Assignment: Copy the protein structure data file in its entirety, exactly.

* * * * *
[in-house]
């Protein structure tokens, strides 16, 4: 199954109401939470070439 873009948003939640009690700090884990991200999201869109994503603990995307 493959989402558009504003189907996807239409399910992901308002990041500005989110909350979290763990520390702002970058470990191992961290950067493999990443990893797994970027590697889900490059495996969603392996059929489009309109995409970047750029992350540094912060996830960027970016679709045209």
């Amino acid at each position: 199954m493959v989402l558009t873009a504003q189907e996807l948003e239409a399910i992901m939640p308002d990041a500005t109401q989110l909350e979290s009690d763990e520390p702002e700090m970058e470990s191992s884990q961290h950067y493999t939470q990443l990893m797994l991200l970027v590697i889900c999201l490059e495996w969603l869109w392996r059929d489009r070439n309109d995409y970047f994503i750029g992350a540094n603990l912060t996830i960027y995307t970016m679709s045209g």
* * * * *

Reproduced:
[in-house]
């Protein structure tokens, strides 16, 4: 199954109401939470070439 873009948003939640009690700090884990991200999201869109994503603990995307 493959989402558009504003189907996807239409399910992901308002990041500005989110909350979290763990520390702002970058470990191992961290950067493999990443990893797994970027590697889900490059495996969603392996059929489009309109995409970047750029992350540094912060996830960027970016679709045209």
């Amino acid at each position: 199954m493959v989402l558009t873009a504003q189907e996807l948003e239409a399910i992901m939640p308002d990041a500005t109401q989110l909350e979290s009690d763990e520390p702002e700090m970058e470990s191992s884990q961290h950067y493999t939470q990443l990893m797994l991200l970027v590697i889900c999201l490059e495996w969603l869109w392996r059929d489009r070439n309109d995409y970047f994503i750029g992350a540094n603990l912060t996830i960027y995307t970016m679709s045209g």